Sri Lanka ICT policy urges broadband charge cut
Sri Lanka’s new information and communication technology plan for 2011-1016 advocates further cuts in high-speed broadband communication costs with the aim of increasing ICT business and creating more jobs.
Present broadband charges which are higher than competitor countries are deterring foreign ICT and business process outsourcing (BPO) firms from setting up in the island and are partly responsible for poor internet penetration, a report said.
“The cost of commercial broadband and internet links such as IPLC ((international private leased circuit) and leased lines is higher in Sri Lanka when compared to the region,” said the ICT draft plan by the ministry of telecommunications and information technology.
“This makes Sri Lanka less attractive for companies setting up, especially in the early days when heavy cash outflows exist.”
The availability of such quality services need to be expanded so that companies can locate regionally where pockets of talent exist, said the paper which was discussed at a meeting of government and industry officials Tuesday.
A fibre optic network that is being laid must have capacity to give 8 Mbps (1 megabytes per second or MBps or about 800 KiloBytes per second) connectivity to 70 percent of all households in covered areas within five years, it said.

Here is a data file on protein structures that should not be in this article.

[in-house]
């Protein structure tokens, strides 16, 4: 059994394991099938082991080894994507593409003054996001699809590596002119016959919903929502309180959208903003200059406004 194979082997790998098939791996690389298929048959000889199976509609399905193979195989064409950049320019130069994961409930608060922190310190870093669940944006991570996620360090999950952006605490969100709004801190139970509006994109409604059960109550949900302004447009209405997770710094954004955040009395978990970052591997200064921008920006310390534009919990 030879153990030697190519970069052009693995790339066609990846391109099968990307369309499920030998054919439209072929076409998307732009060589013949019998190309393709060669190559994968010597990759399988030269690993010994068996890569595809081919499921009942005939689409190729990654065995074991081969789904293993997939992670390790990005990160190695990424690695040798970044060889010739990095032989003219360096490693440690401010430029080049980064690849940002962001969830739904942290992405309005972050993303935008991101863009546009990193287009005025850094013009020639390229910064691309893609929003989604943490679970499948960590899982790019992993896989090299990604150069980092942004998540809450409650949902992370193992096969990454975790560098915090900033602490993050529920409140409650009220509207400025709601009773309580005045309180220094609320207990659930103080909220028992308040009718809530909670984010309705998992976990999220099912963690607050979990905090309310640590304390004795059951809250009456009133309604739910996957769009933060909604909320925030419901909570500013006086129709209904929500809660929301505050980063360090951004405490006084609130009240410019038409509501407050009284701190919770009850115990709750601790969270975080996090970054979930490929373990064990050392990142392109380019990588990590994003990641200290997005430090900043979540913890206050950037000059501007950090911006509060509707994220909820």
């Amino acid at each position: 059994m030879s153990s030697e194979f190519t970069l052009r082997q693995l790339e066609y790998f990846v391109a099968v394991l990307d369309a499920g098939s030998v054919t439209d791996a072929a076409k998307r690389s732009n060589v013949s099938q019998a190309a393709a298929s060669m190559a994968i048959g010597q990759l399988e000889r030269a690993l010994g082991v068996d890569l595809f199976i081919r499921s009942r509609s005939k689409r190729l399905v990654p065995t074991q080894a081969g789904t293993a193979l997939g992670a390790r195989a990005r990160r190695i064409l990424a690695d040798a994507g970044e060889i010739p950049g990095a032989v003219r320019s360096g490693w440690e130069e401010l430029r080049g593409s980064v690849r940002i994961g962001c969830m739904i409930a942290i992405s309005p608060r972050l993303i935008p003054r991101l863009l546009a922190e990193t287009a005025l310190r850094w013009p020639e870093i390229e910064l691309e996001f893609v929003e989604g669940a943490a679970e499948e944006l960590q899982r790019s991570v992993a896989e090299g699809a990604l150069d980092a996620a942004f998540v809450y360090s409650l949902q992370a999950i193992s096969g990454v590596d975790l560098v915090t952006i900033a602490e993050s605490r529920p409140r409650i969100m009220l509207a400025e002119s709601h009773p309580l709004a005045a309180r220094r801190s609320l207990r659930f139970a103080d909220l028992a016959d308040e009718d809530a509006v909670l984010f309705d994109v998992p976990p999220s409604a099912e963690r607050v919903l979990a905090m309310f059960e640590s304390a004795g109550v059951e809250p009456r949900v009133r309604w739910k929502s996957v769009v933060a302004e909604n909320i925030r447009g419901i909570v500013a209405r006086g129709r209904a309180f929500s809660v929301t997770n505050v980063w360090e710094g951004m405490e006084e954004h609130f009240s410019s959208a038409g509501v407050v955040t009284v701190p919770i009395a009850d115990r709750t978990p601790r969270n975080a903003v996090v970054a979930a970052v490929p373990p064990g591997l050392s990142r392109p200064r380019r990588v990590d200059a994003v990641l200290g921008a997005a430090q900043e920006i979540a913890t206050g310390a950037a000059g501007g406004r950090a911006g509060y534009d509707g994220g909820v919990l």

The ‘National Backbone Network’ project should accelerate establishment of a government-owned high-speed optical fibre based national backbone network covering all electorates.
“The NBN operator has to offer affordable prices for backbone and connectivity services,” the paper said.
“Broadband and connectivity services of each category will be 30 percent less than the lowest market prices prevailing at the time of issuance of license.”
Physical infrastructure needs must also be addressed with either the government setting up or giving the private sector incentives to set up IT parks on ready-to-occupy basis.
The government should also offer concessions to IT-BPO industry to reduce operating cost for companies which will make Sri Lanka more attractive like in other countries measures, the paper said.
High cost and low quality of service figured among the causes of very low broadband penetration in the island.
There was no connectivity coverage in very rural areas with access being limited to semi-rural and metropolitan areas.
The government should give incentives to telecom operators to provide very low cost, subsidised broadband connectivity like WiFi, WiMAX and ADSL to rural areas, the draft policy said.
Introduce a national broadband policy with quality of service and standards
There was also a lack of awareness of benefits of broadband. The country is lagging behind in producing an adequate number of ICT professionals according to industry demand, the paper said.
One reason was high cost of connectivity which prevents people from using ICT.
In the metropolitan areas of Sri Lanka broadband has become much more affordable even though the prices are quite high compared to other countries in the Asia-Pacific region.